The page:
As a cyclist in London you can do your best to avoid left turning buses and dozy pedestrians. One thing you can’t really avoid though is pollution (although I accept cyclists probably aren’t much worse off than pedestrians and drivers in this respect). To illustrate this I have taken data for 3.2 million journeys from the Barclays Cycle Hire scheme and combined it with GLA pollution data for particulate matter. Unsurprisingly, pollution is worse at junctions and where there is lots of static traffic, with the popular cycling routes around Waterloo Bridge and the Strand particularly affected. Most of the journeys are subject to relatively low (by London standards) levels because cyclists try and avoid the busiest routes, such as Euston Road. The loop around Hyde Park is really popular with Boris Bikers and fortunately one of the least polluted but clearly more could be done to sort out the pollution hotspots around the west end.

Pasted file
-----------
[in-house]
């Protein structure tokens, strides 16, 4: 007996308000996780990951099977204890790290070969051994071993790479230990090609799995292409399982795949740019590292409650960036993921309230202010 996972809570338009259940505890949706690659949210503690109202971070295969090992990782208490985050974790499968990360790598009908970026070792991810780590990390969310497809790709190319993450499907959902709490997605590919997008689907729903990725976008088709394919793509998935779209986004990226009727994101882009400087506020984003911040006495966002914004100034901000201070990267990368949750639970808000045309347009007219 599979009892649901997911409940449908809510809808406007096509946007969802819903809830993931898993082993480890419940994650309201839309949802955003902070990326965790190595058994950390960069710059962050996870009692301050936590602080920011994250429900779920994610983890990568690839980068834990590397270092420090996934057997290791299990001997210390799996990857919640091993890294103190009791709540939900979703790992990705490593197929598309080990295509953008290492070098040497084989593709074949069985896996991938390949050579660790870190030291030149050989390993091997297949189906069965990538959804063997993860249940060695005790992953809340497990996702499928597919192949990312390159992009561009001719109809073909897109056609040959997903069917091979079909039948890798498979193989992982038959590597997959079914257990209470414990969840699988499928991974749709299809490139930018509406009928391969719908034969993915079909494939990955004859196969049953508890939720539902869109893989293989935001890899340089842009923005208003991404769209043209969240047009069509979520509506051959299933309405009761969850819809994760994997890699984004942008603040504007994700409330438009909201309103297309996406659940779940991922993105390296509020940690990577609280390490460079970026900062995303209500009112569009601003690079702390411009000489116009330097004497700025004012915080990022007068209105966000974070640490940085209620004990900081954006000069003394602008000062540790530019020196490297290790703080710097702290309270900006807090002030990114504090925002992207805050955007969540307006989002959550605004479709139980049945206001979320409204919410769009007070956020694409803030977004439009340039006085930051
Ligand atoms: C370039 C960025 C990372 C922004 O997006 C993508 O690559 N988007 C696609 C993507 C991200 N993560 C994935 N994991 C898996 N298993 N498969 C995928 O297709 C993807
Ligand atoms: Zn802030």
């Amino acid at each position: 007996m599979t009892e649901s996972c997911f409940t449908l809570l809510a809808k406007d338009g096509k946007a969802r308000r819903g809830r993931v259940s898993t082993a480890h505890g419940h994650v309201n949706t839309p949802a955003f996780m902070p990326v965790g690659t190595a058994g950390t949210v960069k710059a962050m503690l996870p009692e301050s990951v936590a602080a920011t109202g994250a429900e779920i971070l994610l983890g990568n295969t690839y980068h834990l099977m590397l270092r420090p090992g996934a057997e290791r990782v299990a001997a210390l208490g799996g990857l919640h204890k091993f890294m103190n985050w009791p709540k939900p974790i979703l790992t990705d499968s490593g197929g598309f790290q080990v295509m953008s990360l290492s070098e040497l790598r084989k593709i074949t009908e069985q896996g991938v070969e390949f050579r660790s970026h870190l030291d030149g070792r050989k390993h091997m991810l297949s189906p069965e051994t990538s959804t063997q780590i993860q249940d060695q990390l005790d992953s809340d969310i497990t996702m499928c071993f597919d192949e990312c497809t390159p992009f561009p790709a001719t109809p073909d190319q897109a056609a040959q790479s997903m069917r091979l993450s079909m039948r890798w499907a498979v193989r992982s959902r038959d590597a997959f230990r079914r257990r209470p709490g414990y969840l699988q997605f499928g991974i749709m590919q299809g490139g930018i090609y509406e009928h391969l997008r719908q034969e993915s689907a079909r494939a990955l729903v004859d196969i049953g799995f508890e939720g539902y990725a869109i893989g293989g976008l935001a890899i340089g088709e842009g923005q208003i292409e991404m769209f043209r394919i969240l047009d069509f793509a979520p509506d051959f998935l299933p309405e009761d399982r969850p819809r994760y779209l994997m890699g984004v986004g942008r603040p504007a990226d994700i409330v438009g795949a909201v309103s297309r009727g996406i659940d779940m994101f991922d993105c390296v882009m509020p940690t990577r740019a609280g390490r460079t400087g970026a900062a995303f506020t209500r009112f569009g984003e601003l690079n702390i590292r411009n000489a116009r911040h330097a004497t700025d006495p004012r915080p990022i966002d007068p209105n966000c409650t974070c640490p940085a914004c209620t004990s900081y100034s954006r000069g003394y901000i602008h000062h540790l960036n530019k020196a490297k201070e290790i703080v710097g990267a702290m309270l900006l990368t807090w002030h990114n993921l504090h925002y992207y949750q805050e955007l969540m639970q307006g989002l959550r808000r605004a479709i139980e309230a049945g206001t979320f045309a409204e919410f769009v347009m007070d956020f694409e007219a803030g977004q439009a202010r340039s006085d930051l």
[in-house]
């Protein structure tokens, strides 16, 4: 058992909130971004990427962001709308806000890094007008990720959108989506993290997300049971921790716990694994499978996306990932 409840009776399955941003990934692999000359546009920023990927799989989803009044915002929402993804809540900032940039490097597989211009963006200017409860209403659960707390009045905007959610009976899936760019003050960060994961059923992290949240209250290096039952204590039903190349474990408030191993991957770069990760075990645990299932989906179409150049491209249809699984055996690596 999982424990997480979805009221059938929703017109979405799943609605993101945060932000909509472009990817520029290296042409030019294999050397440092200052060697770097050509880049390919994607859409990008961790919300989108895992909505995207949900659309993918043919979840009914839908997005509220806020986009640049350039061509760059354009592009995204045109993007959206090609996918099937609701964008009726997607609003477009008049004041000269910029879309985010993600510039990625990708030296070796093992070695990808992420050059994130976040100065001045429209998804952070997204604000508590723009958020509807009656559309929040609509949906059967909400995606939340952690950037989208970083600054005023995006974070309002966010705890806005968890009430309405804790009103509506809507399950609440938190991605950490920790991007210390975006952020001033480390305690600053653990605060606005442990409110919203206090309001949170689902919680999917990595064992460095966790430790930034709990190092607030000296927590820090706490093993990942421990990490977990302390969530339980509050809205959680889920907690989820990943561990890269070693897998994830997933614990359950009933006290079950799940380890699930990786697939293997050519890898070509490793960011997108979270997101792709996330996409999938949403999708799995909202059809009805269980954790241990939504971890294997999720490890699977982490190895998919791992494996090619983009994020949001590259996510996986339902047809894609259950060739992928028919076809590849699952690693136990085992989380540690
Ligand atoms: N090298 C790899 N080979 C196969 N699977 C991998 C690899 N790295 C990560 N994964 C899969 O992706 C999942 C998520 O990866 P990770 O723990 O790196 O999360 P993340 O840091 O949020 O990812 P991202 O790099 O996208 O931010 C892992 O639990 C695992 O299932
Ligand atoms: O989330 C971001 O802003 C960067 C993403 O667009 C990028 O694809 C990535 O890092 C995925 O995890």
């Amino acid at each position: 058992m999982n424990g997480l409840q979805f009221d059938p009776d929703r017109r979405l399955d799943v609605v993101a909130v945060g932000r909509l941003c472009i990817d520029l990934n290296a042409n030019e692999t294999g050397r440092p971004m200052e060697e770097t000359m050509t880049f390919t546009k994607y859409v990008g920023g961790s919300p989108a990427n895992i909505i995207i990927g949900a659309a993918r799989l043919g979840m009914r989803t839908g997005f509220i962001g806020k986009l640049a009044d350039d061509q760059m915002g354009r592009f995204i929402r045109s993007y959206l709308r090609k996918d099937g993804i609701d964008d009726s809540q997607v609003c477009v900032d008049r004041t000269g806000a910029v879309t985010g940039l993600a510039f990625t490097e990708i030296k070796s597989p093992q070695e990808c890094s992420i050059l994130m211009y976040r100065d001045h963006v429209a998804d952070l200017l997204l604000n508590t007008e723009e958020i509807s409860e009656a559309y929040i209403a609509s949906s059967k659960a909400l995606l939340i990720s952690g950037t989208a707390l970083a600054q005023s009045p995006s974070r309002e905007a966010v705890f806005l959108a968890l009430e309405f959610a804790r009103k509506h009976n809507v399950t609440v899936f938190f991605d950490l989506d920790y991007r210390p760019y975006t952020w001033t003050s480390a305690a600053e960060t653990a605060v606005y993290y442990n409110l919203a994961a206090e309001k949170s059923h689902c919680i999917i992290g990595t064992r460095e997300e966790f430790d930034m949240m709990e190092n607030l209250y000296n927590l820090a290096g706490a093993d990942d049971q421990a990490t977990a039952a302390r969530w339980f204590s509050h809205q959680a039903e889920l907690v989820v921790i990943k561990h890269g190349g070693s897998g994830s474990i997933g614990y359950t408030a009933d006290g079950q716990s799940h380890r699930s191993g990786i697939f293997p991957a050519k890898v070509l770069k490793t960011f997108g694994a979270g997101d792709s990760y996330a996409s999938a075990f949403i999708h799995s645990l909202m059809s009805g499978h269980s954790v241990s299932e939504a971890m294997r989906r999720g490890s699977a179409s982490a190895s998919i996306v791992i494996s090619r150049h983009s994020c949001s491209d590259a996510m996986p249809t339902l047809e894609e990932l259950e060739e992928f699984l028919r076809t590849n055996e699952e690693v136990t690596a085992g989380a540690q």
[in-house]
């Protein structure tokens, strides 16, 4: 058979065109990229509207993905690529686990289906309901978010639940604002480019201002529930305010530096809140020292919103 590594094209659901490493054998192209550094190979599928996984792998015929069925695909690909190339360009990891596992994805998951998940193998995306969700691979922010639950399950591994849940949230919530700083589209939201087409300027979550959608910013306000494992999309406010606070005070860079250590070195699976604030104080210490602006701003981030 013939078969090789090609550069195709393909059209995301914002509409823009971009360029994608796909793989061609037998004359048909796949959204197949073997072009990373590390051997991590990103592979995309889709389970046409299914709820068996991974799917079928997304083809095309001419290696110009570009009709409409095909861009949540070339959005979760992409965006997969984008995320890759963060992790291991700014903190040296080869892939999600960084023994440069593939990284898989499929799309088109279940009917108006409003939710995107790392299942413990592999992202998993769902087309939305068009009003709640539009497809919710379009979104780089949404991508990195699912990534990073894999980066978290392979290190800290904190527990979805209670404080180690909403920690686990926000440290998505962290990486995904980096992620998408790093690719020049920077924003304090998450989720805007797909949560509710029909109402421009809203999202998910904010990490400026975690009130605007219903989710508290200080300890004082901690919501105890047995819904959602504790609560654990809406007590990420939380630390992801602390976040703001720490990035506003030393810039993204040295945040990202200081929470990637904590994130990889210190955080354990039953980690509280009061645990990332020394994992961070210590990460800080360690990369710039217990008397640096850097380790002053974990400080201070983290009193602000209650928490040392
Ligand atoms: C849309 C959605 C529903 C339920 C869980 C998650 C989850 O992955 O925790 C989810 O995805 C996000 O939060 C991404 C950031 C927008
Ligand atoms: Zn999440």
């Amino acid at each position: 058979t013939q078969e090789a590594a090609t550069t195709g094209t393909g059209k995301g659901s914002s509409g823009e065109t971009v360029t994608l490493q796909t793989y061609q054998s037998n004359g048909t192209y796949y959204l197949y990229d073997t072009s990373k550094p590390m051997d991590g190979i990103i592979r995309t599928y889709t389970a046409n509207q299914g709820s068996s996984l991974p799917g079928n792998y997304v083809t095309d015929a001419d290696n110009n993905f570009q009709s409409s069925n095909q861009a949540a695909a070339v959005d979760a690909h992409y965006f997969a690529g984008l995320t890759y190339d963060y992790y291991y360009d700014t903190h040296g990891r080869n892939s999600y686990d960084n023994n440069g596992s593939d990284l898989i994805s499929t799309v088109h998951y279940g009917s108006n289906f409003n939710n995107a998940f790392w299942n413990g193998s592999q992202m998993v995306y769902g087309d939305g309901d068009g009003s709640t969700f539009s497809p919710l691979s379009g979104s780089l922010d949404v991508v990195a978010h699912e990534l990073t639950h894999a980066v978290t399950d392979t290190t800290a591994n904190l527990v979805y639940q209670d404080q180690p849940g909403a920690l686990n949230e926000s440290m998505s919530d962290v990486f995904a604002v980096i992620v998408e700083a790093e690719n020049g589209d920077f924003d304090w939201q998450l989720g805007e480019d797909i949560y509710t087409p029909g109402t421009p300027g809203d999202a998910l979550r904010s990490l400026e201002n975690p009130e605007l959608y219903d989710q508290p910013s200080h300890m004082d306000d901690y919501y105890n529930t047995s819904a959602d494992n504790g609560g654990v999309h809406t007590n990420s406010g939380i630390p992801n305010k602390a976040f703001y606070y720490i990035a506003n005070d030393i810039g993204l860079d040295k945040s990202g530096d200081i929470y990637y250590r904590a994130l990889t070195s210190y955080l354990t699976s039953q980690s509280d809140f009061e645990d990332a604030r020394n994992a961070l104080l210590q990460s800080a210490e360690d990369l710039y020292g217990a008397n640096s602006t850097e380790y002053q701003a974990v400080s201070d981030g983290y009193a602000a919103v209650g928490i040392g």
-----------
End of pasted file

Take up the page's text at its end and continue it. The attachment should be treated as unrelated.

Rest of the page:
The routes have been guessed using routing algorithms and OpenStreetMap data and optimised for cyclists (ie we assumed that people would prefer cycle lanes over roads etc). Thanks to Ollie O’Brien for this analysis. You can see more of his work here. I produced this map using the R software package and blog about how I did it here.


  1. Ali Alkhatib

    This is absolutely fantastic. I’ve been reading up to get the hang of R (and ggplot2 in particular), and this blog seems like the gold standard. Thank you for all of these informative (and visually appealing) posts.

  2. Ruben

    Great job! I’m interested in knowing what type of routing algorithms did you use. Is there any particular package useful to match Origin-Destination pairs (provided you have a network)


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